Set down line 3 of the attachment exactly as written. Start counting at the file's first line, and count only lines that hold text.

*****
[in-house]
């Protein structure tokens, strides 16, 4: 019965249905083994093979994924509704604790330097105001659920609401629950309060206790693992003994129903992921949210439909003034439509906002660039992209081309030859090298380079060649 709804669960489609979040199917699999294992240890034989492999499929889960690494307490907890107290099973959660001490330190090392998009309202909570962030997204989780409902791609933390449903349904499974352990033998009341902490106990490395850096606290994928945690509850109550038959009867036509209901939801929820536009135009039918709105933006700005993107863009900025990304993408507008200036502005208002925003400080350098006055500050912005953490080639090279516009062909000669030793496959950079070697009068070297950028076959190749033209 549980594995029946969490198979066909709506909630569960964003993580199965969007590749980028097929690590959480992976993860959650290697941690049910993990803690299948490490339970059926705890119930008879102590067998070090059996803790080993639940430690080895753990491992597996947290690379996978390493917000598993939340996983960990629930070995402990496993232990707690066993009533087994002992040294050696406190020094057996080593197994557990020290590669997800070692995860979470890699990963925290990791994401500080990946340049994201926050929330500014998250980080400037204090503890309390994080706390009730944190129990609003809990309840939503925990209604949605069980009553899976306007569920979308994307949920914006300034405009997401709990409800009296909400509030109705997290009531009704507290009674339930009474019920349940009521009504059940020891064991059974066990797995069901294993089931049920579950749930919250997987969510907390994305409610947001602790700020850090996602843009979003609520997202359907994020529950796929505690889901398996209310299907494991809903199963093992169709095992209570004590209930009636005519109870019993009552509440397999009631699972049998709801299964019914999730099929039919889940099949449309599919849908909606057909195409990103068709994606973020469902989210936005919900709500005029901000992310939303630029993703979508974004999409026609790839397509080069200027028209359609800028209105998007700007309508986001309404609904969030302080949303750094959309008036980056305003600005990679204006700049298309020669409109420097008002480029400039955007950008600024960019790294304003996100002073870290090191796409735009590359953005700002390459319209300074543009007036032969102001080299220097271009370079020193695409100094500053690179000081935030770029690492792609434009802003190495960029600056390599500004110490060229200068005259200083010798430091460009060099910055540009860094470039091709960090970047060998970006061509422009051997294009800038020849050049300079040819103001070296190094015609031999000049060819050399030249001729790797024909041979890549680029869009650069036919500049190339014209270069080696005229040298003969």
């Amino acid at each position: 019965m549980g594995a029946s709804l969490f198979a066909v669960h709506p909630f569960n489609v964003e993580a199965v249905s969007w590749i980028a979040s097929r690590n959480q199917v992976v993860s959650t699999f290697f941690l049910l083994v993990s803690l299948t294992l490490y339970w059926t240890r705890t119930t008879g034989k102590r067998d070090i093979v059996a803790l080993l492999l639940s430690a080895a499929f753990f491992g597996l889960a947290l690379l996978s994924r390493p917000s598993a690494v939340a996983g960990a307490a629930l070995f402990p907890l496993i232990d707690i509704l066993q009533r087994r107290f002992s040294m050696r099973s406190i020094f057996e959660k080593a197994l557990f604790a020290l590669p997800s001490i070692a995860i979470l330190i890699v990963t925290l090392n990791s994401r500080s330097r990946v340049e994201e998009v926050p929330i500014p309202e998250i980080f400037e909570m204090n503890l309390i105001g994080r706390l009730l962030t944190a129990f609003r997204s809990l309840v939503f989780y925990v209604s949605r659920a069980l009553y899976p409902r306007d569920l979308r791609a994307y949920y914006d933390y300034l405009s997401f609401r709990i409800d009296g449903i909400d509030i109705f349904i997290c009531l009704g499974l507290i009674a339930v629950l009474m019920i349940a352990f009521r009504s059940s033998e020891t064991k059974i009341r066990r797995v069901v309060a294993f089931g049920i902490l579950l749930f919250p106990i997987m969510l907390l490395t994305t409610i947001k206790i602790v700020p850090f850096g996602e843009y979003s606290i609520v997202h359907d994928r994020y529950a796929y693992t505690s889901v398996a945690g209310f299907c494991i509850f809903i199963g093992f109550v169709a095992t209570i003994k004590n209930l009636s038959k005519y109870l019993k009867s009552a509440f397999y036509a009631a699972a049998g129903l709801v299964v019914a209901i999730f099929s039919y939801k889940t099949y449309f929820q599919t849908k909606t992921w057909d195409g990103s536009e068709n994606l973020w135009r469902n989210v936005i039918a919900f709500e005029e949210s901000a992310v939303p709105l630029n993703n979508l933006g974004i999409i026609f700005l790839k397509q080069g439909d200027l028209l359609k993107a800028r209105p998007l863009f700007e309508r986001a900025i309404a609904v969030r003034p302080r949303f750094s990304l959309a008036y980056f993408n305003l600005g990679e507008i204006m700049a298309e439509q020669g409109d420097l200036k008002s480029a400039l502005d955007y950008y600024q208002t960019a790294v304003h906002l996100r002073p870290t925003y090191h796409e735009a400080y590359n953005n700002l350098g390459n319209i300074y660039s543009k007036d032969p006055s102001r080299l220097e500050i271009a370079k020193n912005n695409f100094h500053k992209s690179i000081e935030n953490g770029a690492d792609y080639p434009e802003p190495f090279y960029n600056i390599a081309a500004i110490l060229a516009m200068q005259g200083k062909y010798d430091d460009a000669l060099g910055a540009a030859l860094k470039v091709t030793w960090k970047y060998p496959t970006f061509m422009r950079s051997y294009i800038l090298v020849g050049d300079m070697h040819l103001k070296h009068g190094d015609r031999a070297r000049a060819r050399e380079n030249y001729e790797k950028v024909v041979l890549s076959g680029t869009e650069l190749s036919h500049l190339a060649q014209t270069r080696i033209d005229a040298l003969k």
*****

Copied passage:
């Amino acid at each position: 019965m549980g594995a029946s709804l969490f198979a066909v669960h709506p909630f569960n489609v964003e993580a199965v249905s969007w590749i980028a979040s097929r690590n959480q199917v992976v993860s959650t699999f290697f941690l049910l083994v993990s803690l299948t294992l490490y339970w059926t240890r705890t119930t008879g034989k102590r067998d070090i093979v059996a803790l080993l492999l639940s430690a080895a499929f753990f491992g597996l889960a947290l690379l996978s994924r390493p917000s598993a690494v939340a996983g960990a307490a629930l070995f402990p907890l496993i232990d707690i509704l066993q009533r087994r107290f002992s040294m050696r099973s406190i020094f057996e959660k080593a197994l557990f604790a020290l590669p997800s001490i070692a995860i979470l330190i890699v990963t925290l090392n990791s994401r500080s330097r990946v340049e994201e998009v926050p929330i500014p309202e998250i980080f400037e909570m204090n503890l309390i105001g994080r706390l009730l962030t944190a129990f609003r997204s809990l309840v939503f989780y925990v209604s949605r659920a069980l009553y899976p409902r306007d569920l979308r791609a994307y949920y914006d933390y300034l405009s997401f609401r709990i409800d009296g449903i909400d509030i109705f349904i997290c009531l009704g499974l507290i009674a339930v629950l009474m019920i349940a352990f009521r009504s059940s033998e020891t064991k059974i009341r066990r797995v069901v309060a294993f089931g049920i902490l579950l749930f919250p106990i997987m969510l907390l490395t994305t409610i947001k206790i602790v700020p850090f850096g996602e843009y979003s606290i609520v997202h359907d994928r994020y529950a796929y693992t505690s889901v398996a945690g209310f299907c494991i509850f809903i199963g093992f109550v169709a095992t209570i003994k004590n209930l009636s038959k005519y109870l019993k009867s009552a509440f397999y036509a009631a699972a049998g129903l709801v299964v019914a209901i999730f099929s039919y939801k889940t099949y449309f929820q599919t849908k909606t992921w057909d195409g990103s536009e068709n994606l973020w135009r469902n989210v936005i039918a919900f709500e005029e949210s901000a992310v939303p709105l630029n993703n979508l933006g974004i999409i026609f700005l790839k397509q080069g439909d200027l028209l359609k993107a800028r209105p998007l863009f700007e309508r986001a900025i309404a609904v969030r003034p302080r949303f750094s990304l959309a008036y980056f993408n305003l600005g990679e507008i204006m700049a298309e439509q020669g409109d420097l200036k008002s480029a400039l502005d955007y950008y600024q208002t960019a790294v304003h906002l996100r002073p870290t925003y090191h796409e735009a400080y590359n953005n700002l350098g390459n319209i300074y660039s543009k007036d032969p006055s102001r080299l220097e500050i271009a370079k020193n912005n695409f100094h500053k992209s690179i000081e935030n953490g770029a690492d792609y080639p434009e802003p190495f090279y960029n600056i390599a081309a500004i110490l060229a516009m200068q005259g200083k062909y010798d430091d460009a000669l060099g910055a540009a030859l860094k470039v091709t030793w960090k970047y060998p496959t970006f061509m422009r950079s051997y294009i800038l090298v020849g050049d300079m070697h040819l103001k070296h009068g190094d015609r031999a070297r000049a060819r050399e380079n030249y001729e790797k950028v024909v041979l890549s076959g680029t869009e650069l190749s036919h500049l190339a060649q014209t270069r080696i033209d005229a040298l003969k």